Saturday, May 09, 2009

Priscilla Queen of the Desert

Watched Priscilla Queen of the Desert yestreen. Beth had seen it years ago and recommended it. I remember when it appeared and so had some sense of it. Three drag queens on a journey into the Australian Outback (i. e. Heart of Darkness), if indeed where they went was so named. It looked like Montana or South Dakota to me (who have been to neither), except more of.

Okay, so the three aforementioned must travel a significant distance to do a show. All three are at crucial points in their lives. I cannot remember the names of the characters so bear with me. The most flamboyant and outrageous of them is who I take to be the youngest. He is the one that got his mother to pay for the bus by which they make their journey. A brash fello

The character who is the dramatic focus is somewhat older. We learn that not only is he married, but he has a son. This is the crux of the movie.

The final character is played by Terrence Stamp. No one else in the movie is familiar to me. Stamp is older. He has just suffered the loss of a lover.

And there we are. They travel into the Outback on their bus, called Priscilla of the Desert, and bicker and have adventures. Stamp is the fulcrum. The other two are wacky and outrageous, while he is stately, which is a nice balance. It is a graceful, warm performance. The humour is at times goofy but the movie is genuinely warm-hearted without excess. Lots of ABBA, 70s disco, and the like.

* * *Spoiler Alert!!!* * *

Gatsby dies!!!

Tuesday, May 05, 2009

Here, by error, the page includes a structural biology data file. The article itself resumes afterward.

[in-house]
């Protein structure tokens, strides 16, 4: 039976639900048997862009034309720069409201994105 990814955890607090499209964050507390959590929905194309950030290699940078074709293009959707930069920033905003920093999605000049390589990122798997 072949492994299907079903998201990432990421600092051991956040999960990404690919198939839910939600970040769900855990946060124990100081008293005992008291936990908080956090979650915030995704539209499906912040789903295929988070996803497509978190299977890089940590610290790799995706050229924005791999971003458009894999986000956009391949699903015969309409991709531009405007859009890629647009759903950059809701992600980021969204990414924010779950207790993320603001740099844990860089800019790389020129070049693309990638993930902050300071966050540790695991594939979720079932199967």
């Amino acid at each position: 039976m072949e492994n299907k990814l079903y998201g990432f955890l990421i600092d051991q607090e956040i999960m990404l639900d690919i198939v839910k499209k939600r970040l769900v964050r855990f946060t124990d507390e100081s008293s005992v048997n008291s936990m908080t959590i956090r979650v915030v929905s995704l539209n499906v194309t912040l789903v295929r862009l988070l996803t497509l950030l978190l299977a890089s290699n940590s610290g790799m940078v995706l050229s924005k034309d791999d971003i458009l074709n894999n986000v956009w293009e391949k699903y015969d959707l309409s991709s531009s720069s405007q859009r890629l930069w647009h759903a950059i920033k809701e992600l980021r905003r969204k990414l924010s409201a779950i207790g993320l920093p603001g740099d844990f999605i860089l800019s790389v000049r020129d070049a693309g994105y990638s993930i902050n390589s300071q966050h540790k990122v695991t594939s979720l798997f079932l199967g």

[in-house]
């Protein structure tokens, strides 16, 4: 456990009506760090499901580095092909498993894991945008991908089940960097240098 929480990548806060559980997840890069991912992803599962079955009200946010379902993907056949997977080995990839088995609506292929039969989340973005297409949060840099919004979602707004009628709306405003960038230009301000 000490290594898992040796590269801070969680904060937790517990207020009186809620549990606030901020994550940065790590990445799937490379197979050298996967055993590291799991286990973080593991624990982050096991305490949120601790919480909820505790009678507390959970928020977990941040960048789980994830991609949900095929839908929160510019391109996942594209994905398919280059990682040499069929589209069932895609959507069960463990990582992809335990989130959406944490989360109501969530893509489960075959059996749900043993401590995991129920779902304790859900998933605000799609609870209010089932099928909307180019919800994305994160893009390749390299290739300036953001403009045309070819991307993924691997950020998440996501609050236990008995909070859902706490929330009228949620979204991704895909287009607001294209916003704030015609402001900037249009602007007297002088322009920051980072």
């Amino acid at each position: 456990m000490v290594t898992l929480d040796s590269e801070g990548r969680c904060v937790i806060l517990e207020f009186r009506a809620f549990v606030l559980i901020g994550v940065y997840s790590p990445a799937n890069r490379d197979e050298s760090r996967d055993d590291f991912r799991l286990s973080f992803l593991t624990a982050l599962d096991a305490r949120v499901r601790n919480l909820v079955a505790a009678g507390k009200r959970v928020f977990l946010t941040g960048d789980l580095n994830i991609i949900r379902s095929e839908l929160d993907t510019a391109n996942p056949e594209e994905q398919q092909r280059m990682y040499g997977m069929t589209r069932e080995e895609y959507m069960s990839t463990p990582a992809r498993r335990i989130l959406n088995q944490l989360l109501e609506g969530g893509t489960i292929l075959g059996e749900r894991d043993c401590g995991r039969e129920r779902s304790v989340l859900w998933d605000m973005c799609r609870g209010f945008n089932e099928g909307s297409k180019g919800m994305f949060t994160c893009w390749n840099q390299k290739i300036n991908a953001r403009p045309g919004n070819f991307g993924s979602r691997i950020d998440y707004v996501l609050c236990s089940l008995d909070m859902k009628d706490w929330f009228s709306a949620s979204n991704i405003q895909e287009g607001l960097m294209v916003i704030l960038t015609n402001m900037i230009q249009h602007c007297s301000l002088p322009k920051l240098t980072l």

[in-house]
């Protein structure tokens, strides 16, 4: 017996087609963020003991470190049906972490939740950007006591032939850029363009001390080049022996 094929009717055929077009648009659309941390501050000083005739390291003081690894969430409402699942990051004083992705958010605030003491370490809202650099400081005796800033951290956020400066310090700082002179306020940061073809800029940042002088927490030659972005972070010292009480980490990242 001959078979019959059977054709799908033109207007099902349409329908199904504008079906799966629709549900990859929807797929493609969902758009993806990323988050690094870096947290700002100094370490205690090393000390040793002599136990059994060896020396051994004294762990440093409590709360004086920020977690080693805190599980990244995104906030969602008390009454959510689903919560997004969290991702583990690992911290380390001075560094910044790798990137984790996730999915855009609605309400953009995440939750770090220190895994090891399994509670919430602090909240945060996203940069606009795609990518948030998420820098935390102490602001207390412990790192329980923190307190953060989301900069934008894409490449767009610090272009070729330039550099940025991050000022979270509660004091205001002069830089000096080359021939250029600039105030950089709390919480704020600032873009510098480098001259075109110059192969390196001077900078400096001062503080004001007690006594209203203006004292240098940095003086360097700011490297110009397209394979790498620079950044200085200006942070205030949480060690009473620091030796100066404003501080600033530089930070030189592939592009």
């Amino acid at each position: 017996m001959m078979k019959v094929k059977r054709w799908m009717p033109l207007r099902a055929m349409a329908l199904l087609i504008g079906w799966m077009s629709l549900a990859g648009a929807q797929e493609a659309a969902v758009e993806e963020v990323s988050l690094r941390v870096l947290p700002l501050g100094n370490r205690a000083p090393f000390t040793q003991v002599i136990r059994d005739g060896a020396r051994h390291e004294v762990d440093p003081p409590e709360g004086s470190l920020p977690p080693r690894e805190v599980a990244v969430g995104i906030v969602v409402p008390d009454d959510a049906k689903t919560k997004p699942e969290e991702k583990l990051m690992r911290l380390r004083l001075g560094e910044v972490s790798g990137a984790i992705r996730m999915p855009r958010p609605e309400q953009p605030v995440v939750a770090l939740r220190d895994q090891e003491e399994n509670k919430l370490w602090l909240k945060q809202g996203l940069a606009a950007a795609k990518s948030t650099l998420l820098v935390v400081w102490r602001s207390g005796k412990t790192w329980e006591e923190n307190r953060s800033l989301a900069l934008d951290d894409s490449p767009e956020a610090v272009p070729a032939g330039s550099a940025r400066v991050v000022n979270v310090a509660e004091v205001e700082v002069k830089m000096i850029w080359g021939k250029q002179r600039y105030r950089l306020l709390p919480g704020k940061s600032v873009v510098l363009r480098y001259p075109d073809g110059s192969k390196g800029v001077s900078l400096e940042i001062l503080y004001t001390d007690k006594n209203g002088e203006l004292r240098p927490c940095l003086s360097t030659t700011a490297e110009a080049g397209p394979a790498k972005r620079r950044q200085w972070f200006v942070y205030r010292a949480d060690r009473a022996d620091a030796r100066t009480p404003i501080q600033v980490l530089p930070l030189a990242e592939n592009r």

I listened to a presentation of The Psalms that I found on iTunes. It was a recording of an event in NYC in 2007. Forgive that I do not have the names of the participants in my head. It was like this: a new translator of the Psalms, and two people who read these translations and discussed them, plus some musical settings. I am no scholar of The Bible but have read it, as any curious, literate person might. The Psalms are certainly due for a rewrite, since the Elizabethan floridity of the King James version creates an entirely different experience for modern readers than for Jamesian contemporaries. Some of the Psalms were read in the original, and the experience of that--the sound, that is, I do not know Hebrew--certainly differs from the loping of King James. There were several good musical settings but one was embarrassing. It had a jarringly frisky piano accompaniment and the vocalists pushed the words forward with Broadway sincerity. Ouch! The words themselves should serve, they need not be impressed upon the auditor, but that is not how Broadway musicals roll. It was like Godspell or Jesus Christ Superstar, a collaboration with bolstered insincerity. There is this muddle that the religious aspect instigates, that you must read the Psalms with appropriate religious respect. I think treated as poetry, with the sanctity of poetry's implication, the Psalms resound more deeply. Appropriated, they sound like whingeing. In other lit news, I put my hand on The Third Policeman this morning and got sucked right in. Flann O'Brien is a wonder. I do not know that any of his novels are perfect, but the buoying intent is marvelous in every one. At Swim Two-Birds is exuberant to the point of pyrotechnic exhaustion (exhaustion, that is, on the reader's part). Dalkey Archives, I remember, had its wonders, ferlies, which I need to revisit. The Third Policeman is cinematic in its clear visual clues. The humour is a red shift, a kind of trail from some ordinary stance to an enveloping verity. O'Brien had a queer career, distracted from the assault in a way that Joyce, for one, was not. I would put O'Brien right alongside Joyce, as maybe Joyce would too. Wonderful.